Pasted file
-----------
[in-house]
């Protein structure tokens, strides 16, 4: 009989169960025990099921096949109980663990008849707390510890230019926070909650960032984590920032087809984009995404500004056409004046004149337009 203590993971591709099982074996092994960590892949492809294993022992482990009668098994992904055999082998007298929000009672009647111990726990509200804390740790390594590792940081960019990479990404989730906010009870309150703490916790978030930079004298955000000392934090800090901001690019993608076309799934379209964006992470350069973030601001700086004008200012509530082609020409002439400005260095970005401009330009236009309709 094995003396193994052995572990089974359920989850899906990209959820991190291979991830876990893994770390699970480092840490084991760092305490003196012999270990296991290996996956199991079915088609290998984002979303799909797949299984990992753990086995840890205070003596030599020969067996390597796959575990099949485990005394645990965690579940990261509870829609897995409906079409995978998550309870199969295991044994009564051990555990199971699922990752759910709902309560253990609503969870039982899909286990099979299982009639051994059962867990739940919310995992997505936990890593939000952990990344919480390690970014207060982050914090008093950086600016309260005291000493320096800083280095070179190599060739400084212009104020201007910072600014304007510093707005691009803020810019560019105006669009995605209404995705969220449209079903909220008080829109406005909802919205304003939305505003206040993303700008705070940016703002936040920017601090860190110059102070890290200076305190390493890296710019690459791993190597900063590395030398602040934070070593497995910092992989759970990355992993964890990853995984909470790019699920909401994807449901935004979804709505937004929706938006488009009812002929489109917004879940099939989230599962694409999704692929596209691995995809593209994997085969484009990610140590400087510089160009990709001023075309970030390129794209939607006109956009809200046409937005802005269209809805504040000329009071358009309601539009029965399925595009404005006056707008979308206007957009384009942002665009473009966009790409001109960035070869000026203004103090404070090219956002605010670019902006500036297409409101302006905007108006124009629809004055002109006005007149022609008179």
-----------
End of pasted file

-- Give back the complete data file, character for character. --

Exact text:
[in-house]
């Protein structure tokens, strides 16, 4: 009989169960025990099921096949109980663990008849707390510890230019926070909650960032984590920032087809984009995404500004056409004046004149337009 203590993971591709099982074996092994960590892949492809294993022992482990009668098994992904055999082998007298929000009672009647111990726990509200804390740790390594590792940081960019990479990404989730906010009870309150703490916790978030930079004298955000000392934090800090901001690019993608076309799934379209964006992470350069973030601001700086004008200012509530082609020409002439400005260095970005401009330009236009309709 094995003396193994052995572990089974359920989850899906990209959820991190291979991830876990893994770390699970480092840490084991760092305490003196012999270990296991290996996956199991079915088609290998984002979303799909797949299984990992753990086995840890205070003596030599020969067996390597796959575990099949485990005394645990965690579940990261509870829609897995409906079409995978998550309870199969295991044994009564051990555990199971699922990752759910709902309560253990609503969870039982899909286990099979299982009639051994059962867990739940919310995992997505936990890593939000952990990344919480390690970014207060982050914090008093950086600016309260005291000493320096800083280095070179190599060739400084212009104020201007910072600014304007510093707005691009803020810019560019105006669009995605209404995705969220449209079903909220008080829109406005909802919205304003939305505003206040993303700008705070940016703002936040920017601090860190110059102070890290200076305190390493890296710019690459791993190597900063590395030398602040934070070593497995910092992989759970990355992993964890990853995984909470790019699920909401994807449901935004979804709505937004929706938006488009009812002929489109917004879940099939989230599962694409999704692929596209691995995809593209994997085969484009990610140590400087510089160009990709001023075309970030390129794209939607006109956009809200046409937005802005269209809805504040000329009071358009309601539009029965399925595009404005006056707008979308206007957009384009942002665009473009966009790409001109960035070869000026203004103090404070090219956002605010670019902006500036297409409101302006905007108006124009629809004055002109006005007149022609008179």